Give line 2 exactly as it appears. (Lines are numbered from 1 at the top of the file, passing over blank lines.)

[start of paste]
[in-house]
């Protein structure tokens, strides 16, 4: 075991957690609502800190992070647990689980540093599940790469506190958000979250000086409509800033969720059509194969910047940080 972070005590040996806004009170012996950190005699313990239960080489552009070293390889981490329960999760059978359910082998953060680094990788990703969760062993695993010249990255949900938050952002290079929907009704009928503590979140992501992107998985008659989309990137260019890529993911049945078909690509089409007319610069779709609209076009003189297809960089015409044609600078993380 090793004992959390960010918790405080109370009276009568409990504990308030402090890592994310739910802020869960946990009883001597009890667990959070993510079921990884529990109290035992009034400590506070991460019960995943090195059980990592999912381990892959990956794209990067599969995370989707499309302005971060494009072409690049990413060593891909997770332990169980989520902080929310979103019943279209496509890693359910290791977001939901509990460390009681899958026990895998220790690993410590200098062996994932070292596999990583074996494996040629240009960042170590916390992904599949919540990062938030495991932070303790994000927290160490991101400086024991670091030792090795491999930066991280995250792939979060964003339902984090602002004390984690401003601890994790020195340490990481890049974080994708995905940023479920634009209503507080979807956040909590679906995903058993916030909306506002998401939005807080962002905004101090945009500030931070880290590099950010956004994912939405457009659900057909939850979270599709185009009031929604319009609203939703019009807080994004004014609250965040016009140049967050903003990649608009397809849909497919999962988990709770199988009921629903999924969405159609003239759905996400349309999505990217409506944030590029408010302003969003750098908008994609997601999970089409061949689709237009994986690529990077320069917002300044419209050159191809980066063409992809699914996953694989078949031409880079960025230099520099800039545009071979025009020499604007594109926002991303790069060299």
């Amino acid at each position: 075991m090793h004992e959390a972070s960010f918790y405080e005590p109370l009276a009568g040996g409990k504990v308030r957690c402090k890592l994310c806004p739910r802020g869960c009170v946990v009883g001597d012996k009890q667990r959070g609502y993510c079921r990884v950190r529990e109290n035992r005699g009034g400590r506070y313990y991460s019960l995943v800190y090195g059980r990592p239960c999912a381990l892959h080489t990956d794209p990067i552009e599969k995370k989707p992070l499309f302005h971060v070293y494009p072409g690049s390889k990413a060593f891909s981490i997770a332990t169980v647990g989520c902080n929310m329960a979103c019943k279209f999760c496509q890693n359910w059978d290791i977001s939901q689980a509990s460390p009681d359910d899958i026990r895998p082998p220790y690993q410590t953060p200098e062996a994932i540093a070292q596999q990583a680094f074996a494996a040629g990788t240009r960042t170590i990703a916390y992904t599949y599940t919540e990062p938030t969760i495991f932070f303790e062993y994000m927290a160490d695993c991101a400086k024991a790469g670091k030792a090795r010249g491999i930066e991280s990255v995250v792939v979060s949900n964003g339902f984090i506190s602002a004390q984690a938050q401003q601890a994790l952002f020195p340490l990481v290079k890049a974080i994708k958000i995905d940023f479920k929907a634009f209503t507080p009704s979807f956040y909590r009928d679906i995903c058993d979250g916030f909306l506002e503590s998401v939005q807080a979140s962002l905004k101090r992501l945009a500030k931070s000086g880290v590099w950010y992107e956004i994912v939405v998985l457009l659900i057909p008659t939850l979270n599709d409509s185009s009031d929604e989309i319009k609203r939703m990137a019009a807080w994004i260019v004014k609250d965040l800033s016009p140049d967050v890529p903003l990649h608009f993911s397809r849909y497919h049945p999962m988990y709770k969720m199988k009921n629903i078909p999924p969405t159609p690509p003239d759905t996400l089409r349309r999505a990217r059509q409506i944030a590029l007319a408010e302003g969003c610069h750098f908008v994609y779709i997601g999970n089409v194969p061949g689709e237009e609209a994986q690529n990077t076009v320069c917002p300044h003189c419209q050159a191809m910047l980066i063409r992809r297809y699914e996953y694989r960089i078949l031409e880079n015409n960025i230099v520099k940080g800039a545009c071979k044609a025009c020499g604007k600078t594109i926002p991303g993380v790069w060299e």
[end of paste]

């Protein structure tokens, strides 16, 4: 075991957690609502800190992070647990689980540093599940790469506190958000979250000086409509800033969720059509194969910047940080 972070005590040996806004009170012996950190005699313990239960080489552009070293390889981490329960999760059978359910082998953060680094990788990703969760062993695993010249990255949900938050952002290079929907009704009928503590979140992501992107998985008659989309990137260019890529993911049945078909690509089409007319610069779709609209076009003189297809960089015409044609600078993380 090793004992959390960010918790405080109370009276009568409990504990308030402090890592994310739910802020869960946990009883001597009890667990959070993510079921990884529990109290035992009034400590506070991460019960995943090195059980990592999912381990892959990956794209990067599969995370989707499309302005971060494009072409690049990413060593891909997770332990169980989520902080929310979103019943279209496509890693359910290791977001939901509990460390009681899958026990895998220790690993410590200098062996994932070292596999990583074996494996040629240009960042170590916390992904599949919540990062938030495991932070303790994000927290160490991101400086024991670091030792090795491999930066991280995250792939979060964003339902984090602002004390984690401003601890994790020195340490990481890049974080994708995905940023479920634009209503507080979807956040909590679906995903058993916030909306506002998401939005807080962002905004101090945009500030931070880290590099950010956004994912939405457009659900057909939850979270599709185009009031929604319009609203939703019009807080994004004014609250965040016009140049967050903003990649608009397809849909497919999962988990709770199988009921629903999924969405159609003239759905996400349309999505990217409506944030590029408010302003969003750098908008994609997601999970089409061949689709237009994986690529990077320069917002300044419209050159191809980066063409992809699914996953694989078949031409880079960025230099520099800039545009071979025009020499604007594109926002991303790069060299």